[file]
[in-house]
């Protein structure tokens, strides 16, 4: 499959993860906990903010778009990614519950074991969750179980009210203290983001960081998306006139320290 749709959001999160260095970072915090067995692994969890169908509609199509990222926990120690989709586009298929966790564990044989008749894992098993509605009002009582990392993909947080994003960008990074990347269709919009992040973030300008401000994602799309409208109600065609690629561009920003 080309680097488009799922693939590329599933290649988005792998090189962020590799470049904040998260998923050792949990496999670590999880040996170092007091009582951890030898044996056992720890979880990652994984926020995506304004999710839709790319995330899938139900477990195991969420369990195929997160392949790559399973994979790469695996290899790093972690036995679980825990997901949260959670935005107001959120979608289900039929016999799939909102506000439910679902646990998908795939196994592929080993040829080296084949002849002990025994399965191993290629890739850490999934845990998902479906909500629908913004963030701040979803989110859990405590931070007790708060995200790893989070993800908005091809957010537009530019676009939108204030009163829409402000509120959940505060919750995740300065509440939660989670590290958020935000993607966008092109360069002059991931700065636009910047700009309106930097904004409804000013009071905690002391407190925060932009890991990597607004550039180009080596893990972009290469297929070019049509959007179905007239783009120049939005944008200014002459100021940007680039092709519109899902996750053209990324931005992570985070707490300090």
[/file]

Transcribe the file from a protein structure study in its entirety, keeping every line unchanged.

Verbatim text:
[in-house]
């Protein structure tokens, strides 16, 4: 499959993860906990903010778009990614519950074991969750179980009210203290983001960081998306006139320290 749709959001999160260095970072915090067995692994969890169908509609199509990222926990120690989709586009298929966790564990044989008749894992098993509605009002009582990392993909947080994003960008990074990347269709919009992040973030300008401000994602799309409208109600065609690629561009920003 080309680097488009799922693939590329599933290649988005792998090189962020590799470049904040998260998923050792949990496999670590999880040996170092007091009582951890030898044996056992720890979880990652994984926020995506304004999710839709790319995330899938139900477990195991969420369990195929997160392949790559399973994979790469695996290899790093972690036995679980825990997901949260959670935005107001959120979608289900039929016999799939909102506000439910679902646990998908795939196994592929080993040829080296084949002849002990025994399965191993290629890739850490999934845990998902479906909500629908913004963030701040979803989110859990405590931070007790708060995200790893989070993800908005091809957010537009530019676009939108204030009163829409402000509120959940505060919750995740300065509440939660989670590290958020935000993607966008092109360069002059991931700065636009910047700009309106930097904004409804000013009071905690002391407190925060932009890991990597607004550039180009080596893990972009290469297929070019049509959007179905007239783009120049939005944008200014002459100021940007680039092709519109899902996750053209990324931005992570985070707490300090």